Recently we had a client that wanted to load their Bank Statement for reconciliation purposes, so immediately we thought about Data Exchange Definition as a solution. The problem came when we realized that the bank statement file was a BAI2 file format.
In short, the BAI2 format is a cash management balance reporting specification developed by the BAI (Bank Administration Institute), presented as a plain text, comma delimited. Its structure is complex, composed by header, group headers, detail, group footers and grand total. Each record is identified by a code and the detail has a type code that defines the transaction.
Let’s take a brief look at the BAI2 file format.
BAI2 Record Description
You can consult the BAI’s Technical Reference manual here.
The BAI2 file can contain information for multiple bank accounts at the same time. The transactions are grouped by Transaction Date and sub-grouped by Bank Account Number.
For the purpose of this blog, you should download your BAI2 file per bank account.
A BAI2 bank statement looks like this:
We are particularly interested in some of the columns colored, as following:
Record Code: Identifies the type of record.
Transaction Date: YYMMDD, As of Date of all accounts within the group.
Bank Account Number: we can do a verification to make sure the user is loading the correct file in the correct bank account.
Type Code: Identifies the type of balance (Summary/Transaction) being reported.
Funds Type: Indicates the availability of the Amount. It may occupy one field or several separately delimited fields. The first field is a single-character code that indicates the distribution of availability, and therefore defines any fields that follow.
These codes are:
Z = Unknown (default)
0 = Immediate availability
1 = One day availability
2 = Two-or-more days availability
V = Value dated
S or D = Distributed availability
Z, 0, 1 or 2 indicate the availability of the entire Amount.
If funds type = S, the next three fields are immediate availability amount, one-day availability amount, and more than one-day availability amount.
If funds type = V, the next two fields are date and time.
If funds type = D, the next field indicates the number of availability distributions and each following pair of fields indicate the number of days and the amount available, respectively. (Example: …,D,3,0,150,1,100,2,90,…)
This field will help us to determine the position of the Description.
Amount: Presented as Absolute value for the Detail records, with implied decimal places that are determined by the currency code, in our case we are assuming that we are always talking about USD, which have 2 decimal places, for example the amount 55599 is 555 integer and 99 decimal.
Customer Reference: The Customer Reference Number will be the Check number for the Type Codes 474, 475 and 395.
Text (Description): We’re extracting the description from record type 16, and not considering the continuation record (88). An extra development needs to be done in order to take the complete description from record 88 if wanted.
For Bank Reconciliation you should have at least the Transaction date, the Amount and its nature, and the Description. The Customer Reference is an additional field that we want to extract when the transaction is a check paid.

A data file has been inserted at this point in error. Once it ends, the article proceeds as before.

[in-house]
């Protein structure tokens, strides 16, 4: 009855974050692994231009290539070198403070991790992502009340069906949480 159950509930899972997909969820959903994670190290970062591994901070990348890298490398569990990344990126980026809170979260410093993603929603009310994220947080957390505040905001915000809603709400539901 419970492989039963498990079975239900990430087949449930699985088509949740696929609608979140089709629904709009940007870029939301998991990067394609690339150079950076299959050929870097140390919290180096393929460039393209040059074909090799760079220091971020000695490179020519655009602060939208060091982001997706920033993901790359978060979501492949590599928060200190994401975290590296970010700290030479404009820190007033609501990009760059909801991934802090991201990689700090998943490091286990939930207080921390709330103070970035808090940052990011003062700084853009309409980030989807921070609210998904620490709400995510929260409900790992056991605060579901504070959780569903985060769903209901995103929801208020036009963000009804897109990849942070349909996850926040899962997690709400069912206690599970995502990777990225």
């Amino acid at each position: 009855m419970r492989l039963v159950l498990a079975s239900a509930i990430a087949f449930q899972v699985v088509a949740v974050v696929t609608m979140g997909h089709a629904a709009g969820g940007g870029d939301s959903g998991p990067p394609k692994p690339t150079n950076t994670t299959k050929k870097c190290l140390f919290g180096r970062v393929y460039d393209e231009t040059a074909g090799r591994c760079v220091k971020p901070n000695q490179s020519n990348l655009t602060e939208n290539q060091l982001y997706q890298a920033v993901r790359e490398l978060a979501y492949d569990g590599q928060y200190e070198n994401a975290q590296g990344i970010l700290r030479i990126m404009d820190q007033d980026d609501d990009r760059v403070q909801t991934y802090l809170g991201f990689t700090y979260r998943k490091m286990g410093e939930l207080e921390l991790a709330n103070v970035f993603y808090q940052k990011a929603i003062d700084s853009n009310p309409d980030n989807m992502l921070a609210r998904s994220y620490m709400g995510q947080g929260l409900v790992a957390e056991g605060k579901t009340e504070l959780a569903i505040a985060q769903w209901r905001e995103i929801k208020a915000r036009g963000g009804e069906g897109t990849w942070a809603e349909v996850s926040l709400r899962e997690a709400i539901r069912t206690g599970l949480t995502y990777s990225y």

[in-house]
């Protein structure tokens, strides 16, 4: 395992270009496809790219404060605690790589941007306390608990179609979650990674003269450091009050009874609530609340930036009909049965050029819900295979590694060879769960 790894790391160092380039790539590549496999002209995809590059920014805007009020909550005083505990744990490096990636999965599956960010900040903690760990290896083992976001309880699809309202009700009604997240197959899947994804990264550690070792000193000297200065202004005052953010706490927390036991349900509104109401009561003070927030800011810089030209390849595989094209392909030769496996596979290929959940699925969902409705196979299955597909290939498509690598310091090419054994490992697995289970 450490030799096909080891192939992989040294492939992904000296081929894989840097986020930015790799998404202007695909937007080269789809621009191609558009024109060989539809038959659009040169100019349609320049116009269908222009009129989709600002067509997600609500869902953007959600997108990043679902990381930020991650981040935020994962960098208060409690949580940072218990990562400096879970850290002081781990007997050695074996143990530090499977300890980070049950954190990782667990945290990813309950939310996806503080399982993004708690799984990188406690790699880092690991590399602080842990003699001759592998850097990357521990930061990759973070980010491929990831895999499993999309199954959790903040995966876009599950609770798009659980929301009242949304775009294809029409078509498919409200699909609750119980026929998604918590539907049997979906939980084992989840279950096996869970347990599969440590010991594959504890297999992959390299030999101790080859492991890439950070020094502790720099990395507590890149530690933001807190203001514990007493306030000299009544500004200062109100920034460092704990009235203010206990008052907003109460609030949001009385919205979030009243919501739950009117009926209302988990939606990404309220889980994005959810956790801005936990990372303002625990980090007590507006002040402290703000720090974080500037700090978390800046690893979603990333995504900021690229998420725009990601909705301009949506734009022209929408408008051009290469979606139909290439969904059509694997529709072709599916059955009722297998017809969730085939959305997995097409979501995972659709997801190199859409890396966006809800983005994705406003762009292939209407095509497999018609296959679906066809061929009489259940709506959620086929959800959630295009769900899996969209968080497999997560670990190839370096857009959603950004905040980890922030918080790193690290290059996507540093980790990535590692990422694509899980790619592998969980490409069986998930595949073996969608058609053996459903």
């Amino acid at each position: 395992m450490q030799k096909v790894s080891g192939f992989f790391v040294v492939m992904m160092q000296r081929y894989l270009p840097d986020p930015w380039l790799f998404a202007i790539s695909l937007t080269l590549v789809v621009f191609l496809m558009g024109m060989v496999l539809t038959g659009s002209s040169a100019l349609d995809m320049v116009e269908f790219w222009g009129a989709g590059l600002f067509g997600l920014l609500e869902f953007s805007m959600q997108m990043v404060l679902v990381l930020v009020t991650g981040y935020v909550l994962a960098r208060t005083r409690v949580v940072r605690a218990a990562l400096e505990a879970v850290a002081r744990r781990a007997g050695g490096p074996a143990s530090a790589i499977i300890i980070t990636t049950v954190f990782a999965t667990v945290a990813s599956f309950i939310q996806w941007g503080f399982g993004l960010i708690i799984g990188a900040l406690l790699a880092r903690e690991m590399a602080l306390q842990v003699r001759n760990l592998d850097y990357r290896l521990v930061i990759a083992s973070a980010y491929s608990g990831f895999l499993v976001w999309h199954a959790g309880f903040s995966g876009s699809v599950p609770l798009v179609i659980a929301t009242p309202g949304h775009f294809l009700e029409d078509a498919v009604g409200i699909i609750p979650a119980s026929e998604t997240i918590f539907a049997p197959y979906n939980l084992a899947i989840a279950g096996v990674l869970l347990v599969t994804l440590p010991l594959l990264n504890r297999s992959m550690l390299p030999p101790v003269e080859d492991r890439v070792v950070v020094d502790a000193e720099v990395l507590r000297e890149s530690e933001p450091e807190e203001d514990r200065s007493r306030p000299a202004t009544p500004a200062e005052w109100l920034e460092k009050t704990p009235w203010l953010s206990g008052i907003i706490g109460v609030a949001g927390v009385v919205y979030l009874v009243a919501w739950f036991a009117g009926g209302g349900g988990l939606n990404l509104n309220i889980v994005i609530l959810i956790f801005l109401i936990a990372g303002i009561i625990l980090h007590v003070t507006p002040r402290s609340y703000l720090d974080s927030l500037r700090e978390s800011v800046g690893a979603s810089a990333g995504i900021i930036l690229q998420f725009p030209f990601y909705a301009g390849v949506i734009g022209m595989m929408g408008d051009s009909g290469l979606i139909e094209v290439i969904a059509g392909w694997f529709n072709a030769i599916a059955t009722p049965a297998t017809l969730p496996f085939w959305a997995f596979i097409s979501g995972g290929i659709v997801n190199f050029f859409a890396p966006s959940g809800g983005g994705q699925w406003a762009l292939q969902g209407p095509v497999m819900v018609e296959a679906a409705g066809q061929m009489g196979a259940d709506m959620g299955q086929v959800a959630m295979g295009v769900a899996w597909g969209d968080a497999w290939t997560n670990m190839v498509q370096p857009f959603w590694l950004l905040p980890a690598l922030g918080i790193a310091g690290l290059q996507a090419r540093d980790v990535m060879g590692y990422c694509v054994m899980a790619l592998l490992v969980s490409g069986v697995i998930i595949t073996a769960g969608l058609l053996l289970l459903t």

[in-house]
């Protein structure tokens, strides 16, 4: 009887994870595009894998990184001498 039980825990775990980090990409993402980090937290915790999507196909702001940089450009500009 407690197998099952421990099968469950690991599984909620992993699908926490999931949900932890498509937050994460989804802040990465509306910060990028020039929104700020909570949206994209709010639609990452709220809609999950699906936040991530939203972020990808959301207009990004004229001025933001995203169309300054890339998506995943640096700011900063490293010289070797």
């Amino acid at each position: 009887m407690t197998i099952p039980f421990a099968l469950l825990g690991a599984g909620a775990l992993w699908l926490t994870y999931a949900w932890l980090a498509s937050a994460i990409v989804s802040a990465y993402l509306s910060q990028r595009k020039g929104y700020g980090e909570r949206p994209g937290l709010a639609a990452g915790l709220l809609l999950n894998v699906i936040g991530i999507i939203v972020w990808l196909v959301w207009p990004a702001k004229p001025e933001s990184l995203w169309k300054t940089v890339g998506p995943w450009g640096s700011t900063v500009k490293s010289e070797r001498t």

Data exchange definition
When talking about importing CVS Bank Statement files through Data Exchange definition, you only configure one Line Definition for the single format of the bank statement file that you want to import, this means that the system is expecting just the detail transaction lines; nothing like header, body, footer, so, you will not be able to configure and distinguish each record type out of the box using Data Exchange definition.
Then, we have to create a new Reading XMLPort in order to manipulate the file in the way we need, the standard XMLPort is 1220 Data Exch. Import – CSV, we can use it as a base to build our own XMLPort.
The trick is to be able to identify each type/record and extract only the columns that we need. To do a basic version of the XMLPort, we need to at least:
Verify the Bank Account No. from Header record (Record Code 03 , column No. 2).
Extract the Transaction Date from the Header (Record Code 02 , column No. 5).
Extract the Amount from the Detail records (RRecord Code 16, column No. 3).
Extract the Customer Reference from the Detail records (Record Code 16, column No. depending of the Type Code), blank if it is not a check paid.
Extract the Description depending of the (Record Code 16, column No. depending of the Funds Type).
Skip the rest of the records.
Configure the Data Exchange Definition to work with our new XMLPort.
Let’s take a look at the code.
We can identify the Line Type and play with it to skip the records that we are not interested in.
In the InsertColumn function, we can get the Transaction Date and verify that the Bank Account No. in the file matches the one from where we are loading the bank statement.
Since the date isn’t part of the detail lines, we will have to define a way to set it and identify it in the data exchange definition, so we can assign it the column No. = 100. In this way, we are sure that no other column will overwrite it.
Depending on the Type Code, we can manage the nature of the Amount and the Check number. Depending on the Funds Type, we can have the position for the Description.
Now we have to configure our new XMLPort in the Reading/Writing XMLPort field.
In the Column definitions, we set the column numbers we used in the code.
In the Field mapping we link the important fields. Note that the Customer Reference is linked to the Check No.
And, finally, this is the result:
You can do a more advanced version, playing with the Type codes to have more fields mapped, as well as creating tables to set up the transaction codes and its nature. This is a basic version that helps you solve the problem using the standard functionality.